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What can Syracuse replicate from Saturday’s win over Miami?

The Orange did some things pretty well against the ‘Canes — let’s try and do them again.

NCAA Basketball: Syracuse at Miami Steve Mitchell-USA TODAY Sports

The Syracuse Orange pulled off a really nice win over the Miami Hurricanes on Saturday. And while it’s probably more realistic to keep that one specific game isolated on its own, there are some things that really stood out from that effort that would be great to replicate going forward.

Below, we call out the top aspects of the win, and look at what it’ll take to see them again over the course of these final four regular season games (and hopefully beyond):

Creating opportunities for Marek Dolezaj

It’s no mystery that Syracuse has been a three-man show on offense for much of the 2017-18 season. And while that’s been fine for wins here and there, SU’s significantly more effective when a fourth player gets involved — even just by hitting a few shots here and there.

Such was the case when Marek Dolezaj started not just shooting, but hitting, from mid-range against Miami. He went 4-of-5 on the game, and had 11 points on the game. That was great, clearly. But the biggest benefit was the space those shots helped create for his teammates.

You saw the defensive movement after the first shot or two. The Hurricanes began the game ignoring Dolezaj in the paint and letting him operate in (largely) free space while honing in on Tyus Battle, Oshae Brissett and Frank Howard. Having a defender occupied by a fourth shooter creates more one-on-one matchups for those three primary scorers to exploit.

This shouldn’t be as tough of an ask as you’d think. Dolezaj may not shoot much, but he’s incredibly efficient (hits 51.7 percent of 3.3 shots per game). As long as the shot number stays where it’s been, it’s a subtle move that can open a lot more opportunities.

NCAA Basketball: North Carolina State at Syracuse Mark Konezny-USA TODAY Sports

Assists trending back up

Syracuse has some of the worst ball movement in the country, and is last in the ACC both in overall assists per game (11.3) and in league play (10.07). Against Miami, they had 11. So while that’s not a huge uptick and it actually sits below the season average, it does show some progress for the Orange in one of the team’s major trouble areas.

Howard’s led the way there (he had six on Saturday), but the key is getting other players involved as well. Four different players tallied an assist for the Orange, which is probably as far as it’s going to get.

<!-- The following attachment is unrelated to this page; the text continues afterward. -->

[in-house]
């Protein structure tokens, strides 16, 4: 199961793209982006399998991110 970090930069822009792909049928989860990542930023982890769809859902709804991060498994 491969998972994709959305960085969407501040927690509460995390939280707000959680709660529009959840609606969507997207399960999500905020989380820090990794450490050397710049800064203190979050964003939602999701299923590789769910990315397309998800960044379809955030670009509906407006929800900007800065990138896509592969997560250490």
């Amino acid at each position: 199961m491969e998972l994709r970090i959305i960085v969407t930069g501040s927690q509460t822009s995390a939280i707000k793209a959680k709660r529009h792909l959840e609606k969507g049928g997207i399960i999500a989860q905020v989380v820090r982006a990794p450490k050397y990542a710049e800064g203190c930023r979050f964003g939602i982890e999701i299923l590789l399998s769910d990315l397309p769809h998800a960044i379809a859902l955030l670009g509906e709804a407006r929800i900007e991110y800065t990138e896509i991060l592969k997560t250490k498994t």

But 11 assists on 25 baskets is getting somewhere, and it does help cut down on the amount of isolation basketball where SU just hangs around the perimeter until someone chucks up an ill-advised three near the end of the shot clock. More passing the ball, please.

Keep fouls down

This was largely a product of Miami taking 31 threes, but Syracuse only committed 14 personal fouls against the ‘Canes and Paschal Chukwu and Bourama Sidibe were the only players with three. Having no one in true foul trouble all game allowed for greater lineup flexibility and kept the best lineups on the floor for as long as possible.

It’s also great to see SU able to crash the boards the way they did (37 on the game), while keeping out of foul trouble. Again, part of that’s due to Miami taking so many three-point shots. But the Orange did battle for plenty of them and came away without creating a ton of contact. That was also a benefit for Sidibe, who’s still on the mend and didn’t need to get knocked around down low.

NCAA Basketball: Syracuse at Miami Steve Mitchell-USA TODAY Sports

If there’s one place Syracuse should probably strive to improve, it’s in terms of drawing fouls down low. The Orange took a lot of jumpers against Miami, and thankfully still shot just over 48 percent. That can’t be depended on every game. The offense is clearly more fluid when the guards are driving the lane and getting those fouls and trips to the line. Syracuse had just nine foul shots against the ‘Canes, and most of those were late in the second half.

Anything else you’d like to see more of going forward? Share your own ideas below.